Erl Vaere: Thy Voice

Vaere Longship, Elsinore, JPEGFig. 1                         Ferris © 2013  

Hamlet, VAERE, thy voice, JPEGFig. 2

Hamlet, Erl Vaere, Vaere, Prs., JPEGFig. 3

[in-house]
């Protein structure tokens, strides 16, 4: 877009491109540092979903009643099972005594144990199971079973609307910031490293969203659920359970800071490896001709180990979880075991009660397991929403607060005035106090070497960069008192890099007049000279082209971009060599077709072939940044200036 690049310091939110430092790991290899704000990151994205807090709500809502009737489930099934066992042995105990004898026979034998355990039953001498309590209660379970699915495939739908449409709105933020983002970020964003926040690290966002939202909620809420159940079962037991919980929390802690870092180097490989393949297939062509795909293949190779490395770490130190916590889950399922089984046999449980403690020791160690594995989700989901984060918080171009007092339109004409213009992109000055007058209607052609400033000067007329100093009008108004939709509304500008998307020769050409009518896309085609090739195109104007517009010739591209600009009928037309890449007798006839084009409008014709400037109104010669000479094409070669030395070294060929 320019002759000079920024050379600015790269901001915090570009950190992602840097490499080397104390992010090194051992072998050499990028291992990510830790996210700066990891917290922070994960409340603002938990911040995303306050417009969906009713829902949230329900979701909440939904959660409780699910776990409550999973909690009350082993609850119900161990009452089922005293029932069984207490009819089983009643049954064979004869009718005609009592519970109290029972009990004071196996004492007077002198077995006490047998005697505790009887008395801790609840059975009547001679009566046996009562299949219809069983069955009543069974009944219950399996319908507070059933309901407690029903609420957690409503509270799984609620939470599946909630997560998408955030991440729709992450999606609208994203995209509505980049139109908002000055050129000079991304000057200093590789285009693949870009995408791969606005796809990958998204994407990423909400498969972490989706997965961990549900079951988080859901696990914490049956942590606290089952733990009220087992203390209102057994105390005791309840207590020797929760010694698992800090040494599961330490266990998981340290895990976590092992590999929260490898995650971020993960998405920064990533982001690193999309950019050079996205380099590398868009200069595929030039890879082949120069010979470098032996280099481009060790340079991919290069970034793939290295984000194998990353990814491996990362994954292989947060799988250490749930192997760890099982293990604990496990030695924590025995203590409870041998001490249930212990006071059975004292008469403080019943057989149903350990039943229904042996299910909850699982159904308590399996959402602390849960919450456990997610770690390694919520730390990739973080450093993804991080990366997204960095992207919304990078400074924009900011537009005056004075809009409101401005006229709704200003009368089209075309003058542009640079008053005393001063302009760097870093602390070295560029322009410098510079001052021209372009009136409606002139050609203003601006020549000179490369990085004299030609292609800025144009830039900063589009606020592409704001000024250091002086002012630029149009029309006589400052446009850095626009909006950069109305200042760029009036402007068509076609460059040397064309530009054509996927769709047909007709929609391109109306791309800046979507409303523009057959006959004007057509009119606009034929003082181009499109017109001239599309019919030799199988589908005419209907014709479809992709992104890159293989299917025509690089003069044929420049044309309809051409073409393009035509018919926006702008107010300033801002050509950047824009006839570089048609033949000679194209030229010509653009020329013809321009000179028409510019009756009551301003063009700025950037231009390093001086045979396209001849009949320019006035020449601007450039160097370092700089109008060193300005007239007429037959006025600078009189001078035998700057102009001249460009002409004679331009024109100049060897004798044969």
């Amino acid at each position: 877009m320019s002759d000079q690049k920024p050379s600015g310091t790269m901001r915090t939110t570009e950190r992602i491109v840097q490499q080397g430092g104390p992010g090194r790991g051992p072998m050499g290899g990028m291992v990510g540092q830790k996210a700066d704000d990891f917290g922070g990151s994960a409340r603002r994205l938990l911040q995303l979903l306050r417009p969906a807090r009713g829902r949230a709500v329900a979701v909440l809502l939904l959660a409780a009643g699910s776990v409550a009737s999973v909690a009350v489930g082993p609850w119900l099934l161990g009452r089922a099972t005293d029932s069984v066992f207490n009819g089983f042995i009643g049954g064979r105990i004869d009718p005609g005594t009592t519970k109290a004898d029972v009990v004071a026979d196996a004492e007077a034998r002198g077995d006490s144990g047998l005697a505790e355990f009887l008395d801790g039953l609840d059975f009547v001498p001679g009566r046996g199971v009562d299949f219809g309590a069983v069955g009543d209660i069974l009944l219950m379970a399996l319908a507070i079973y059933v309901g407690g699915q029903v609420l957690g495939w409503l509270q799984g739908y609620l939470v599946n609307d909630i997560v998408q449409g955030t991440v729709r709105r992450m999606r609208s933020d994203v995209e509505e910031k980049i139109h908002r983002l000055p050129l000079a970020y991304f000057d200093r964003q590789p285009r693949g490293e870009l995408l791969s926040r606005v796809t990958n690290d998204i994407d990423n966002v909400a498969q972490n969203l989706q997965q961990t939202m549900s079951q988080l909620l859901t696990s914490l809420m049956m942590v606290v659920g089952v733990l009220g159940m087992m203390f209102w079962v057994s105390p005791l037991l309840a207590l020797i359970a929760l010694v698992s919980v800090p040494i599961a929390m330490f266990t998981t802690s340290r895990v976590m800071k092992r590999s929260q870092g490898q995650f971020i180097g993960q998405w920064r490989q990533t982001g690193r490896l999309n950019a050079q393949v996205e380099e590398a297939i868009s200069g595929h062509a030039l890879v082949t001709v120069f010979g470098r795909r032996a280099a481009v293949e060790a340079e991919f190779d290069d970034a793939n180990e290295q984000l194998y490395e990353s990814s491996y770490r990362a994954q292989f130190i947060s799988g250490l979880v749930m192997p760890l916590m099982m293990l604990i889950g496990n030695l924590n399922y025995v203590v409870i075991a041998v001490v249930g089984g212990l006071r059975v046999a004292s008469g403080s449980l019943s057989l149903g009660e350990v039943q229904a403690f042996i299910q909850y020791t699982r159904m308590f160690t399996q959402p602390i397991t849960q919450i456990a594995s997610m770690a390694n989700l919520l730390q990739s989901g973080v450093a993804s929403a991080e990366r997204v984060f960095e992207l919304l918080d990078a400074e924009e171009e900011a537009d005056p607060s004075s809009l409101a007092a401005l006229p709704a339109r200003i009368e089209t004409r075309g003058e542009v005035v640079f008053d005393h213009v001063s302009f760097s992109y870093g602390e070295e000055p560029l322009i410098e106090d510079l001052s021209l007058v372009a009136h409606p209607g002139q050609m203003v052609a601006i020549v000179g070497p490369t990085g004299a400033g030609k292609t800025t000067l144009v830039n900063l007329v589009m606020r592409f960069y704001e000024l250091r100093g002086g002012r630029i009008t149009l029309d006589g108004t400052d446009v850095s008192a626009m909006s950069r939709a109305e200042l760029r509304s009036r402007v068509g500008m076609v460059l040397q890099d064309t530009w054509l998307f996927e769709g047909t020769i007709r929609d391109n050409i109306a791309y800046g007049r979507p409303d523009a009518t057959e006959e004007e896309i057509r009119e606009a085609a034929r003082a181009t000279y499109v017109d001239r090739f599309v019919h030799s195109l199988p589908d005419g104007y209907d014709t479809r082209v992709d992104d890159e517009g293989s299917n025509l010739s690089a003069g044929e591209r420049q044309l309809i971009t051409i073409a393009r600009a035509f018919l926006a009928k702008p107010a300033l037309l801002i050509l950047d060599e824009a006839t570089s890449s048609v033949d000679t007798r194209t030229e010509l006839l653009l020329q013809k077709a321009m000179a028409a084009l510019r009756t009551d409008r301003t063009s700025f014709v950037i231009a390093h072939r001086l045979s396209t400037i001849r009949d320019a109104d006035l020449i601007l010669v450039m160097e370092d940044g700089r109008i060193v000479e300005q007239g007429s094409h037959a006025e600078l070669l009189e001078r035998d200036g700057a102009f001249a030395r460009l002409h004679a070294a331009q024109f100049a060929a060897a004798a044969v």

The word “erl” was in use before 900 B.C.E..  In Old English, “erl” was sometimes spelled “eorl” (cognate with Old Saxon, “erl”), and meant “nobleman”, “warrior”.  In Anglo-Saxon poetry “eorl” denoted a “warrior”, a “brave man”.  In later Old-English, during the Danish dynasty in England, a viceroy (“under-king”) was called an “eorl”, and was the equivalent of Old Norse, “jarl”.  In Middle English, up to 1066, an “erl” was variously spelled:  “erl”, “erle”, “earl”, or “earle”.  From 1066 and the Norman Conquest of England, this title was considered the equivalent of the Latin “comes”, and  could mean “earl” or “friend”.  Thus, Edward de Vere, Earl of Oxford, as a signature, could be represented in its Latin form, “Edwardus Comes Oxon{iensis}” , or simply with the initials, “E.C.O.”, and was translated as “Edward de Vere, our friend from Oxford”                   



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